The Small Business Administration’s new Region VIII head in Denver knows a thing or two about life as a small business owner.
Betsy Markey, who went from owning a coffee shop in Fort Collins to representing that city’s congressional district in Washington, D.C., will lead the regional office and oversee its operations in six states.
Markey’s post, announced last month, covers a 500,000-square-mile region that covers Colorado, Montana, North Dakota, South Dakota, Utah and Wyoming.
In her first few weeks on the job, she’s been out meeting with many businesses that use SBA services in Region VIII.
“When we talk to small businesses that are looking to expand, I remember needing to always take a look at your business plan and to know where you’re going to go in the next two years,” she said. “Trying to get a loan, figuring out your business plan – these are all things I’ve done myself.”
The SBA is a federal agency that guarantees loans and offers training courses to small businesses. Markey leads a staff of about 16.
Locally, Markey said her goal is to keep SBA staff members getting involved with businesses outside of the office. Once a week, a staffer will hold office hours in the Commons on Champa to answer questions from small businesses about how they can use SBA services.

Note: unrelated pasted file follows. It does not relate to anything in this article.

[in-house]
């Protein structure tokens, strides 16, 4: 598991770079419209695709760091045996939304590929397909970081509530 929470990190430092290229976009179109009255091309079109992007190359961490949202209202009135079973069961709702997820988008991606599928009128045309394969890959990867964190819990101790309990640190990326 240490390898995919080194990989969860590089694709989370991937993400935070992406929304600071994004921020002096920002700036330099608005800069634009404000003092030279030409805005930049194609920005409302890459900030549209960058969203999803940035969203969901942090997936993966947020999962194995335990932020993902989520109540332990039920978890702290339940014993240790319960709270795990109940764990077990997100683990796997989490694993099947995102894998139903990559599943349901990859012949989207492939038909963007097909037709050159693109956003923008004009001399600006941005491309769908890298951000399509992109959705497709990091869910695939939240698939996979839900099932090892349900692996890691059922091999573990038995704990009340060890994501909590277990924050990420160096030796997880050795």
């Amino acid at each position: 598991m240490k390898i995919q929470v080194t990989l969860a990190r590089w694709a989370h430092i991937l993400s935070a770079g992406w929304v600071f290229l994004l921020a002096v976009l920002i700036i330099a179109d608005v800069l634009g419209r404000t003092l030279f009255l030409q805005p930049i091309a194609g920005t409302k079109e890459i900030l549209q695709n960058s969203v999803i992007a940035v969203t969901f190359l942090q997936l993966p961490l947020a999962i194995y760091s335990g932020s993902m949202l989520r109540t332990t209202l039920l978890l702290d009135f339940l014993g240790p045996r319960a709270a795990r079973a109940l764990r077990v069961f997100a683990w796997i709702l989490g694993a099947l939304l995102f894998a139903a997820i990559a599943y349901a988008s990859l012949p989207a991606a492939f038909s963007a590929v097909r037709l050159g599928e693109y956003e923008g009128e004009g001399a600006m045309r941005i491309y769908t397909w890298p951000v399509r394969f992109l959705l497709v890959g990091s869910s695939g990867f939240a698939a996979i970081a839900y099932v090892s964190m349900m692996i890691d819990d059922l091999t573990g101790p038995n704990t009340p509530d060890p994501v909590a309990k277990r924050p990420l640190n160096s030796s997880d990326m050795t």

“They don’t have to go to our office,” she said. “They can just go where they work.”
And across the region, she’s following the agenda set by the president and Contreras Sweet, the national SBA leader: reaching out to women-owned businesses, veteran-owned businesses and businesses in rural areas and inner cities, where people are less likely to know about the SBA’s services.
Each week, Markey will receive reports on loans and outreach programs for each state she oversees. Then she’ll report up the chain, checking in twice a week with the SBA administrators in other regions.
Markey spent five years working for the U.S. Department of the Treasury and Department of State in Washington, D.C., before leaving the federal government to start a software company in 1988. After moving to Colorado in the 1990s, she purchased Huckleberry’s coffee and ice cream shop, running the software company remotely while learning the ropes at the cafe in Old Town Fort Collins.
Markey returned to government work in 2005, spending two years working for U.S. Sen. Ken Salazar, before running in 2008 to represent the Fourth District of Colorado, which includes much of the eastern half of Colorado. She won that race to become the first Democrat to represent the district since the 1970s, but lost a re-election race in 2010. Her last government post was in the Department of Homeland Security.